Background: Plasma C-terminal atrial natriuretic peptide (C-ANP), N-terminal ANP (N-ANP), and brain natriuretic peptide (BNP) have diagnostic utility in detecting left ventricular dysfunction. Their relative value in monitoring symptom status during the chronic treatment of congestive heart failure (CHF) remains undefined. Methods and Results: Ninety-eight subjects with CHF were evaluated. Baseline natriuretic peptides were measured by radioimmunoassay, left ventricular ejection fraction (LVEF) was estimated with echocardiography, and New York Heart Association (NYHA) class was determined independently by attending heart failure specialists. Forty-one subjects were restudied during a 6- to 12-month follow-up period after optimizing therapy. At baseline, all natriuretic peptides and LVEF correlated positively with NYHA class (P < .005). Plasma BNP, however, correlated best with NYHA class. At follow-up, only changes of BNP correlated to changes of NYHA class (P = .04). BNP decreased (-45% ± 12%, N = 14, P = .002) in subjects whose NYHA class improved whereas BNP remained unchanged (-1% ± 10%, N = 25, P = .95) in those whose NYHA class was stable. Conclusions: This investigation demonstrates the superiority of plasma BNP as compared to ANP and LVEF in objectively assessing NYHA class during the chronic treatment of CHF. Given that clinical assessment of CHF is subjective, plasma BNP is a useful objective biomarker in monitoring human CHF in the outpatient setting.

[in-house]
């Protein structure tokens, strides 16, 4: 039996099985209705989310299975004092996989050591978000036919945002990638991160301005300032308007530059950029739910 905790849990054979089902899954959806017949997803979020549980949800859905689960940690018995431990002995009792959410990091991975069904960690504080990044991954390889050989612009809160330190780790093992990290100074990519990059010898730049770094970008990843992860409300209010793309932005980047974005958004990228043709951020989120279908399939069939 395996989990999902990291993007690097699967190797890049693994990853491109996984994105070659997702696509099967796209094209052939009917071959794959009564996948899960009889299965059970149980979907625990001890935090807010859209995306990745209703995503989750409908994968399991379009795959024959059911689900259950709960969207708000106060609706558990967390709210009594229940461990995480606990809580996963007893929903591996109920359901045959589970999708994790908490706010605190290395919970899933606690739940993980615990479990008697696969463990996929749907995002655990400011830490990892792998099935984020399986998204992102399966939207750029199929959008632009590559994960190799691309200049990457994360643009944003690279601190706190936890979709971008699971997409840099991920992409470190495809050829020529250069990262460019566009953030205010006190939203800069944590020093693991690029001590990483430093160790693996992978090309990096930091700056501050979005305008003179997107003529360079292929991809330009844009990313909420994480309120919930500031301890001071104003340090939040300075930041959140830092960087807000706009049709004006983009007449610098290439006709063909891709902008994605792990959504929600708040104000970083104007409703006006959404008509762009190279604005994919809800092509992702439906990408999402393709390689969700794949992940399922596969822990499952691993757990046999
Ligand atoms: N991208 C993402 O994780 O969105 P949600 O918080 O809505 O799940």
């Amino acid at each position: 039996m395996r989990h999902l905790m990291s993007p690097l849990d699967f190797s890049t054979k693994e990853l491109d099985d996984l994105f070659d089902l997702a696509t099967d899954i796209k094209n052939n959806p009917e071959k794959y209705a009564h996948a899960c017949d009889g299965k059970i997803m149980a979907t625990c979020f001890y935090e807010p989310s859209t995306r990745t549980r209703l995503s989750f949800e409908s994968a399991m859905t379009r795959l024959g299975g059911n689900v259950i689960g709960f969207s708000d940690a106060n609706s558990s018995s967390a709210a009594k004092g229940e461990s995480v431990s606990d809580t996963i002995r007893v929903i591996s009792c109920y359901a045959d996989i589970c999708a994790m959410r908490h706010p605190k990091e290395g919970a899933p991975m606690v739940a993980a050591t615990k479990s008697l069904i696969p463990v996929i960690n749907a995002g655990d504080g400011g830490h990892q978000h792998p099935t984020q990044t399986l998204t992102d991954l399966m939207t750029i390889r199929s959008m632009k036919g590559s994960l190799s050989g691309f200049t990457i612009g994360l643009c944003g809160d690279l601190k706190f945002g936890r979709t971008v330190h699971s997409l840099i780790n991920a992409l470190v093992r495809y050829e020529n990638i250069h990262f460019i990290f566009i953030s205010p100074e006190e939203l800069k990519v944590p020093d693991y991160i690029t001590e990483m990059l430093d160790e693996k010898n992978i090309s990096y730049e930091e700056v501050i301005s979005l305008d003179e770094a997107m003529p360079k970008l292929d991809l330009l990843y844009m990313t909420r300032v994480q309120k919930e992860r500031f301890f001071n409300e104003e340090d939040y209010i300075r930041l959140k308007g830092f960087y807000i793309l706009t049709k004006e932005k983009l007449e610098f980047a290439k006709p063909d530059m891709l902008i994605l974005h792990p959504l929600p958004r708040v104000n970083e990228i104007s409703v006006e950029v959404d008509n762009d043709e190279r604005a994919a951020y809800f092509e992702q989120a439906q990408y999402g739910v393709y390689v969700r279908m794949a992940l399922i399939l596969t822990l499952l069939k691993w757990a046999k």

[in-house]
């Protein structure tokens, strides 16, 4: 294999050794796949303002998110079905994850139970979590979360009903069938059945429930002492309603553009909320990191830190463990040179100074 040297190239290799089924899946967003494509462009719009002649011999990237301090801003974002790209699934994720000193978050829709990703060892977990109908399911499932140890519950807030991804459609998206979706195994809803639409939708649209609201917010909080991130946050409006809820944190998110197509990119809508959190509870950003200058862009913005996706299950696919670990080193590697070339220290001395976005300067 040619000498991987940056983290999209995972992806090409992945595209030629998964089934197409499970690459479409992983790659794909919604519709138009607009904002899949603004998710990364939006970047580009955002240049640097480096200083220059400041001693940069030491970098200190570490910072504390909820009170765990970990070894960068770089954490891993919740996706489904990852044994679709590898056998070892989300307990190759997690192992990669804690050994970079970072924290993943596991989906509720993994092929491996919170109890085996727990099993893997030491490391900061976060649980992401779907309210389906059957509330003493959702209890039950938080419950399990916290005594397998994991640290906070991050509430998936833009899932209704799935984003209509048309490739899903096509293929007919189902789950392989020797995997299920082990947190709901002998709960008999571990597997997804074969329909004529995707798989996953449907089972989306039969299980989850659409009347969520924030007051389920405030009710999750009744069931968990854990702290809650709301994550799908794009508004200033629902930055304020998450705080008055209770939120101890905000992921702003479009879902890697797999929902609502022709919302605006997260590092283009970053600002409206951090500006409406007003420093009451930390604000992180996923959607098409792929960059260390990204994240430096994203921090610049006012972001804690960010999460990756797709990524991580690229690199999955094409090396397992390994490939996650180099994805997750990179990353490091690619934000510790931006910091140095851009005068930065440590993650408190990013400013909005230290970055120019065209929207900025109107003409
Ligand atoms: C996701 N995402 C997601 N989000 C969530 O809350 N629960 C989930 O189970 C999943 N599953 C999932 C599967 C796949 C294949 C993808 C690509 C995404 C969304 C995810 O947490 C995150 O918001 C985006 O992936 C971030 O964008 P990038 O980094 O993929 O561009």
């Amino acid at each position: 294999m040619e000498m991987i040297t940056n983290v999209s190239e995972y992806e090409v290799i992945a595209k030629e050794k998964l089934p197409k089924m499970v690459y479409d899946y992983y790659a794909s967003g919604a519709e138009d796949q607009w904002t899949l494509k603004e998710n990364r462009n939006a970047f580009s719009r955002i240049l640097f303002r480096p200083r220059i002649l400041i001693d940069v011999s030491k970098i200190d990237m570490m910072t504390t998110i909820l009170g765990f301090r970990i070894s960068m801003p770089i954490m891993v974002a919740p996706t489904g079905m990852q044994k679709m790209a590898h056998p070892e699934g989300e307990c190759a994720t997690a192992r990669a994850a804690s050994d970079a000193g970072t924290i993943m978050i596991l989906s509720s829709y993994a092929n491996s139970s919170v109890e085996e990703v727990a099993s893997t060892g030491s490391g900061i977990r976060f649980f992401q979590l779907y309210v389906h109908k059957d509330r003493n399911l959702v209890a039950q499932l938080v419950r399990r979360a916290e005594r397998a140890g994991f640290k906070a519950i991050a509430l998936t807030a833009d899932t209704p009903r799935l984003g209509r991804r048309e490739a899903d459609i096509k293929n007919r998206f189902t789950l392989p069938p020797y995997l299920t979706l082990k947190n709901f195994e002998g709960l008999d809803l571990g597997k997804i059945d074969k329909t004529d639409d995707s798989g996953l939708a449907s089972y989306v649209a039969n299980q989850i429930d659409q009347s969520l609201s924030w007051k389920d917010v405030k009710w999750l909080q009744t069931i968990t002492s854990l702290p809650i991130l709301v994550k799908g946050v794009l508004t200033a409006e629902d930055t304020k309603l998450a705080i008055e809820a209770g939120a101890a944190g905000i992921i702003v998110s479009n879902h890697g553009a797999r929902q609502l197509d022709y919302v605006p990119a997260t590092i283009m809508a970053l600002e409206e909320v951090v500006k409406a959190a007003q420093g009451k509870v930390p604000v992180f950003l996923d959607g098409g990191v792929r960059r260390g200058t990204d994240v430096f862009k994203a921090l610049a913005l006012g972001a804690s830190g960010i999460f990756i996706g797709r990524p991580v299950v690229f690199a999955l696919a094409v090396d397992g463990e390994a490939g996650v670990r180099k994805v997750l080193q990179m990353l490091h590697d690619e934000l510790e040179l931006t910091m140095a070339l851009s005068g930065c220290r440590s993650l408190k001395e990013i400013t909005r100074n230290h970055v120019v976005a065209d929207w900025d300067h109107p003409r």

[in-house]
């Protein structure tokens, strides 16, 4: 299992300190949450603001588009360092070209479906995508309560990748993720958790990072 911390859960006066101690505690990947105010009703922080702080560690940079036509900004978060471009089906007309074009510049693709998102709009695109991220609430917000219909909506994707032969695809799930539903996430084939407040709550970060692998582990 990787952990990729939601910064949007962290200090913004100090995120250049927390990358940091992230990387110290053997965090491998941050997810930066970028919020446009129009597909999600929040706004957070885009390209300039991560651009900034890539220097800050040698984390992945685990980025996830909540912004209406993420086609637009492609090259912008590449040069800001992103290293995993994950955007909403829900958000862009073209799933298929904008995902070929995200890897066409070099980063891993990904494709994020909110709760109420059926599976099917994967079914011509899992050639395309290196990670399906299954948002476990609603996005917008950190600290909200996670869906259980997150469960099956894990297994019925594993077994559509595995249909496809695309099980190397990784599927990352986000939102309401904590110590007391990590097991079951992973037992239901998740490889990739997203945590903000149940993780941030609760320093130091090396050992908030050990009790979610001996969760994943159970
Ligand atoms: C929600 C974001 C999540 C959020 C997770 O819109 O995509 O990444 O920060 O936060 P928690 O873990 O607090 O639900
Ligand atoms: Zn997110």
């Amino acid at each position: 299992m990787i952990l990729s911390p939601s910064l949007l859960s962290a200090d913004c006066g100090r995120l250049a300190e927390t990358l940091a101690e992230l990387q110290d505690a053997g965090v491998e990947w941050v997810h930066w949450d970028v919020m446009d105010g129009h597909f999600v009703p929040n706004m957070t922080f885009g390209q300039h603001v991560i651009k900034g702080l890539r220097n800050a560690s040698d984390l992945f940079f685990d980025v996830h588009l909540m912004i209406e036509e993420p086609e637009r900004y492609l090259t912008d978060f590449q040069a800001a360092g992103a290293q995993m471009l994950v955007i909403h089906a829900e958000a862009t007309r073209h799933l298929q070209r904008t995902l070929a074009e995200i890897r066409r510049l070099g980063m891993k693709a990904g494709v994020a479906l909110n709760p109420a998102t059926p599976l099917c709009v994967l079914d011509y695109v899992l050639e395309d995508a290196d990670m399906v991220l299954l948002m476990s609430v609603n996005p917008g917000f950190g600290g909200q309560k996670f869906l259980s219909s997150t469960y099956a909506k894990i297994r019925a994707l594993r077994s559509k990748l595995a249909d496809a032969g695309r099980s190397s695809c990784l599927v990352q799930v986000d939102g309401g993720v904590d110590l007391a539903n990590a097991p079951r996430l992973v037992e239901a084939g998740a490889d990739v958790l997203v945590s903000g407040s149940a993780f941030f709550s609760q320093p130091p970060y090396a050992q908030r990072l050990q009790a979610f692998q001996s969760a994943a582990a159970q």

- Heart failure
- NYHA class
- Natriuretic peptides
ASJC Scopus subject areas
- Cardiology and Cardiovascular Medicine